David Barton is outraged that Justice Ruth Bader Ginsburg nodded off during the State of the Union address last month, which Ginsburg attributed to the “very fine California wine” that Justice Anthony Kennedy had shared at dinner that evening.
Barton writes in a WorldNetDaily column today that while he isn’t personally “calling for the removal of Ginsburg for her recent faux pas,” Justice Ginsburg’s nap represented bad behavior and disrespect to the U.S. Constitution, both offenses warranting impeachment and removal from office.
You may recall pictures of Supreme Court Justice Ruth Bader Ginsburg sitting on the front row in the House Chamber sleeping during President Obama’s State of the Union Address. News recently broke explaining why: “I wasn’t 100 percent sober.”
A State of the Union message is a constitutionally mandated duty (Article II, Section 3), and for those who respect the Constitution, this address is serious stuff. But apparently not to Justice Ginsburg – which probably is not surprising given that her rulings routinely reflect a general dismissal of the Constitution and that she publicly advises leaders in other nations to seek something better than the U. S. Constitution for their country.
Regardless, it is certain that public intoxication by a Supreme Court justice does not inspire faith in the Judiciary. Luther Martin (one of the 55 delegates who framed the U. S. Constitution) warned: “It is necessary that the supreme judiciary should have the confidence of the people,” and to ensure this, the founders made certain that the federal bench could be ridded of those who embarrassed or misused it.
Citizens today might be dubious of such a statement, for we have long been told (and wrongly so) that federal judges have lifetime appointments. They do not – and it was the Founding Fathers themselves who specifically stipulated that federal judges could serve only for the duration of “good behavior” (Article III, Section 1). So as long as a judge acted right, he could stay on the bench, but if he acted otherwise, he could be removed. Nowhere in the Constitution is there any mention of, much less guarantee for, lifetime appointments for judges.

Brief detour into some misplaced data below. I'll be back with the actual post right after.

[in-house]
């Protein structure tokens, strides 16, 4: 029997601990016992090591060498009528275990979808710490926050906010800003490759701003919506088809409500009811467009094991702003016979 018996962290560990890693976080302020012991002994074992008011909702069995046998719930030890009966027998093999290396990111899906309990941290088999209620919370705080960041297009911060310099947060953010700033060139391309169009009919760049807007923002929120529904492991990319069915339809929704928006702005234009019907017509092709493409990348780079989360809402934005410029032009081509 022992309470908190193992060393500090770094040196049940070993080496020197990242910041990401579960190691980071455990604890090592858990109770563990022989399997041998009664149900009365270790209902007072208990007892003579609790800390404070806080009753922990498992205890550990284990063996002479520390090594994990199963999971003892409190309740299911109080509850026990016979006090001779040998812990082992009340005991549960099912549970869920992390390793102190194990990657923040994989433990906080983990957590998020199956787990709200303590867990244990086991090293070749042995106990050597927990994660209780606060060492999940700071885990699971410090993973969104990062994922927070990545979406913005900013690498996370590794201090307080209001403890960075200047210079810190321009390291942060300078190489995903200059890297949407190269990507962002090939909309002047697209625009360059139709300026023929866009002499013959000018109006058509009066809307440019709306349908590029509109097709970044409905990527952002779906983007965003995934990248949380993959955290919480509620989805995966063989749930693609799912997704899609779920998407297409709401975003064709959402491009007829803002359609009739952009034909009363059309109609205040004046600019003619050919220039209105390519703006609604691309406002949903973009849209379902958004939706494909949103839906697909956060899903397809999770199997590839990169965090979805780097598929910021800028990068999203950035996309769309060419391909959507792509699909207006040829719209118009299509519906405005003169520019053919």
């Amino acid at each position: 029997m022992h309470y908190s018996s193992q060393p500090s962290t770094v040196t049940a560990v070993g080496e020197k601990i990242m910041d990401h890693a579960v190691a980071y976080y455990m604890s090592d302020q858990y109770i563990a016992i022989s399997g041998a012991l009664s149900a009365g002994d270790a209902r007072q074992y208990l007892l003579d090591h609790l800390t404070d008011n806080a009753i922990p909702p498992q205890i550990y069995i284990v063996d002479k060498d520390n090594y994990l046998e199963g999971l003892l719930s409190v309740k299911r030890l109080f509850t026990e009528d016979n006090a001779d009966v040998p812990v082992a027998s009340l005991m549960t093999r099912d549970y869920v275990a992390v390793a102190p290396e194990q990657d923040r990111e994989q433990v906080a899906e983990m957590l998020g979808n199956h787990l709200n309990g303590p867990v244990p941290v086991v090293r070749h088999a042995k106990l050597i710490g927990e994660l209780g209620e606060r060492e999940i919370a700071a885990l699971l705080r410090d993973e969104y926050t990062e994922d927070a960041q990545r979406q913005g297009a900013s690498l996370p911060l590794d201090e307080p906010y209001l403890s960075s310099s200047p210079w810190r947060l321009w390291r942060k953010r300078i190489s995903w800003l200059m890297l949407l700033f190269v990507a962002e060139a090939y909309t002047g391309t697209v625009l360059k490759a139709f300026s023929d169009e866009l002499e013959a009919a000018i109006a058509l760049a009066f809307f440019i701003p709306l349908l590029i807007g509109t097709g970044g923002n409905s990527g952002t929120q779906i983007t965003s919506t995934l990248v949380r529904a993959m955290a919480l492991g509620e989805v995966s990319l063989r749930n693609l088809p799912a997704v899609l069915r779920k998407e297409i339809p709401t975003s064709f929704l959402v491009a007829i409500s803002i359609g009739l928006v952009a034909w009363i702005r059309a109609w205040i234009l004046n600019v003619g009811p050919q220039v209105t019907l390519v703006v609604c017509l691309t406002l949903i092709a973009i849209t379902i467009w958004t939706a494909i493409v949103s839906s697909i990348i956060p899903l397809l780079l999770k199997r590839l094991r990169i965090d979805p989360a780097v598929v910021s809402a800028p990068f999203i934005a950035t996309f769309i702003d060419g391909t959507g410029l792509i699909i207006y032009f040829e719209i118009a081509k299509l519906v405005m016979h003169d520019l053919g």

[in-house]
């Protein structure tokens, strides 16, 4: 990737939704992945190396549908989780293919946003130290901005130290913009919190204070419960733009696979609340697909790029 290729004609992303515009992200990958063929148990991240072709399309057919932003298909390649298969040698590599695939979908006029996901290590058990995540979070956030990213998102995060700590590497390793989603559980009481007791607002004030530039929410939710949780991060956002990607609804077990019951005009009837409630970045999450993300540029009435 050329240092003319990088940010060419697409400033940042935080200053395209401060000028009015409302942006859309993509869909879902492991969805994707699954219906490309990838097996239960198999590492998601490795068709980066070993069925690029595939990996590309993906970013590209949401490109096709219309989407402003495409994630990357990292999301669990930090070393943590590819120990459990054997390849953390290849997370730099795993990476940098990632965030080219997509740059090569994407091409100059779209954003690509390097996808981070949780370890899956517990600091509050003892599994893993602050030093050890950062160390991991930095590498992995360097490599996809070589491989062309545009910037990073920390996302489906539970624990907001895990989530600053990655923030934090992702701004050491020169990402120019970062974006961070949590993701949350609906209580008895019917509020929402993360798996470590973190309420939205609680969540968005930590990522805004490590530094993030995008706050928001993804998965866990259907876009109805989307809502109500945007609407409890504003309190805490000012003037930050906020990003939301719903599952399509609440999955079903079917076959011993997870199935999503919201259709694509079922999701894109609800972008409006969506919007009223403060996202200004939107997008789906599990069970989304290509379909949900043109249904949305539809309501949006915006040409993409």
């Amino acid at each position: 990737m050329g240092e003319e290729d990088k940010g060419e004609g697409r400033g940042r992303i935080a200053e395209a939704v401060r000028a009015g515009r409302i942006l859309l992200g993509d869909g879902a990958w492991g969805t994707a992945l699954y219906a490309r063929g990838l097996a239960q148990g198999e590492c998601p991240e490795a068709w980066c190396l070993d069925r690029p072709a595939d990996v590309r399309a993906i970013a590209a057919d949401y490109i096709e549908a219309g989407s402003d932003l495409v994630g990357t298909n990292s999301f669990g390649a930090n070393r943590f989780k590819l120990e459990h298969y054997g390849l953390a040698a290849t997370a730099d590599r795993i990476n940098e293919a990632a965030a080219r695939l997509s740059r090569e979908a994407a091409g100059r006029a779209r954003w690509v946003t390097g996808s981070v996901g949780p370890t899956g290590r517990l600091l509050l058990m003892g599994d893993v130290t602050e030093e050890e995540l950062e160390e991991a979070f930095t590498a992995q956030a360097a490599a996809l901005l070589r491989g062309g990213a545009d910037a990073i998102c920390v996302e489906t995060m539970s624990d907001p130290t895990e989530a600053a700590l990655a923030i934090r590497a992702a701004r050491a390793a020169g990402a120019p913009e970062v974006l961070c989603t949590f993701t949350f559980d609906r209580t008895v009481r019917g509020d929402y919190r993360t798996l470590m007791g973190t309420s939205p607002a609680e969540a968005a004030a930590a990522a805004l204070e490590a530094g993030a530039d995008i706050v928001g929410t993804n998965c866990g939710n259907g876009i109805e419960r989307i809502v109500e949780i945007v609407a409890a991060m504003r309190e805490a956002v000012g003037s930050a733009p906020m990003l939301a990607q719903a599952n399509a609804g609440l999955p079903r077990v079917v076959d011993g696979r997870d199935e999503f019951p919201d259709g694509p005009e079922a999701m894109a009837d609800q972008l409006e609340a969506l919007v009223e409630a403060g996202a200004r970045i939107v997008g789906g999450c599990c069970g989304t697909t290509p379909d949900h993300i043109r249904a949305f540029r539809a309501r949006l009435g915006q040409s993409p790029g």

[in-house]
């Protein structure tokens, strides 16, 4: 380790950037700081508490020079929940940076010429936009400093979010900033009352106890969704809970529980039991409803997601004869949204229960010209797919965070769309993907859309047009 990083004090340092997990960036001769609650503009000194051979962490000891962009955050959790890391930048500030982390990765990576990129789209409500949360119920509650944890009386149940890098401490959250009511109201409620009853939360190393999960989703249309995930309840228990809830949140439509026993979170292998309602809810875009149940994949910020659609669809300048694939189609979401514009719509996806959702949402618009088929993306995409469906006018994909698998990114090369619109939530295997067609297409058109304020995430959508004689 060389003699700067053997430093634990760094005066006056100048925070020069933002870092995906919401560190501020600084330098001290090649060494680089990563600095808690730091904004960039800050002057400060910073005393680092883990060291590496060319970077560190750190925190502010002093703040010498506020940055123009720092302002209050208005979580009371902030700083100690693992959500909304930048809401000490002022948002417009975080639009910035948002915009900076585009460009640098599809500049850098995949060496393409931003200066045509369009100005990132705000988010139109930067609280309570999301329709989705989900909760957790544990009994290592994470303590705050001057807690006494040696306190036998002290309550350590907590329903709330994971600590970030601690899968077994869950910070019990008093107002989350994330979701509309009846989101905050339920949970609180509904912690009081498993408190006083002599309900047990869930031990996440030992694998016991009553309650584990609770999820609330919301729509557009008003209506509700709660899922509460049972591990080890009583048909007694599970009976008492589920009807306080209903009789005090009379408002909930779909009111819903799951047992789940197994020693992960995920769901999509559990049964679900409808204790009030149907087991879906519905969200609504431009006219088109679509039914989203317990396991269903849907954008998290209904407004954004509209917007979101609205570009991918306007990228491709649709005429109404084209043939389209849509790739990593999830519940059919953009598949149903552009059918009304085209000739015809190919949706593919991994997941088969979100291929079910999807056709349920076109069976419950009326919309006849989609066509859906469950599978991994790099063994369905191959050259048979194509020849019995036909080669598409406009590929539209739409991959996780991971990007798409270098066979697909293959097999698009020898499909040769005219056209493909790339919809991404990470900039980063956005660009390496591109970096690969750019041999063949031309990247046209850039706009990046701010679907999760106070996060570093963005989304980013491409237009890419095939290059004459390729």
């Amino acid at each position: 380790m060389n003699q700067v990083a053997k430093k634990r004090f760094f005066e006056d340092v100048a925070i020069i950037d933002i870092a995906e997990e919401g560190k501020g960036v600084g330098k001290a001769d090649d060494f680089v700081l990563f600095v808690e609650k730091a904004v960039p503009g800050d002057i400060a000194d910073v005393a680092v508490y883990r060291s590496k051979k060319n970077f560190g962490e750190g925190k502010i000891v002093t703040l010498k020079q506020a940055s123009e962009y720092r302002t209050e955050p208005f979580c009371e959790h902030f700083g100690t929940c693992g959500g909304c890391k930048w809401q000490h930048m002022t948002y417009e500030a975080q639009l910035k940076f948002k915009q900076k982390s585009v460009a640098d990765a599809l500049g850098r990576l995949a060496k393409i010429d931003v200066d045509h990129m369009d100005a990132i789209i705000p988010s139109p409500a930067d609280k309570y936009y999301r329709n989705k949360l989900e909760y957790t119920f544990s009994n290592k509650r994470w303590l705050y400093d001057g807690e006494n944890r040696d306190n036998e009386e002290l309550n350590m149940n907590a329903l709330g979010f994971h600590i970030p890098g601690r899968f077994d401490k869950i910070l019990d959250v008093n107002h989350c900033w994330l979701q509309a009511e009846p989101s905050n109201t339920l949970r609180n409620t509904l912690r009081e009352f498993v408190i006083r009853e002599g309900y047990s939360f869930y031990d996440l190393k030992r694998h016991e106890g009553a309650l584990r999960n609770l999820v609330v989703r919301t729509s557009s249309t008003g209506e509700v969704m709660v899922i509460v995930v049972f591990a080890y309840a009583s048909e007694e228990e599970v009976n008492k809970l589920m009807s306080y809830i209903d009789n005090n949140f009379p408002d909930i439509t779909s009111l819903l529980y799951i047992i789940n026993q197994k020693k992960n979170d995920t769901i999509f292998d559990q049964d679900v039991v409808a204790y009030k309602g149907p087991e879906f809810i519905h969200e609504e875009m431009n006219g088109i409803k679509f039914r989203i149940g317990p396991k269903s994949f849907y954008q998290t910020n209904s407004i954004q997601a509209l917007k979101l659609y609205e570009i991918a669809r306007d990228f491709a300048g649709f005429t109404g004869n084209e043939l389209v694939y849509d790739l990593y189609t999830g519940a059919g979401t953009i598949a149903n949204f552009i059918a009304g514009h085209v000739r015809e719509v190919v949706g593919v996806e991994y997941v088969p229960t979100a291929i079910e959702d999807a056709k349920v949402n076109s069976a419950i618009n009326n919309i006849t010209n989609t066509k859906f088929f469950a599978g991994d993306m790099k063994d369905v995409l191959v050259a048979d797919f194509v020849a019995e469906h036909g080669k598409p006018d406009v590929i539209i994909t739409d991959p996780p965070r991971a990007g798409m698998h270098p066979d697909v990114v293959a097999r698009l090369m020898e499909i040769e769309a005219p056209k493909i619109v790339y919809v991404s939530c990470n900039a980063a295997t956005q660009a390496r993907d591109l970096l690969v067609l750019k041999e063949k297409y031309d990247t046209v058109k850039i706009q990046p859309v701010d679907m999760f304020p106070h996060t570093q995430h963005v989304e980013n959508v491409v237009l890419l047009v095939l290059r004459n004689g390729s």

The first federal judge to be removed from the bench came at the behest of President Thomas Jefferson. That judge, John Pickering, was no obscure lightweight. Originally placed on the federal bench by President George Washington, Pickering had been a framer of the New Hampshire Constitution, served as the state’s governor, was selected as a delegate to frame the U.S. Constitution (but declined) and was subsequently a ratifier of the federal Constitution. So why was he removed? Among the reasons given was public intoxication (as well as a public disrespect for God). The Founding Fathers considered this to be bad behavior for a judge.
Don’t think I am calling for the removal of Ginsburg for her recent faux pas. Rather, I am pointing out that the current notion that federal judges are unaccountable because they have lifetime appointments is one of the greatest lies of our lifetime.
If America ever again expects the federal courts to be just one of three so-called “co-equal” branches rather than the supreme branch they have become, then we must recover the notion that our federal judges are not unaccountable demigods.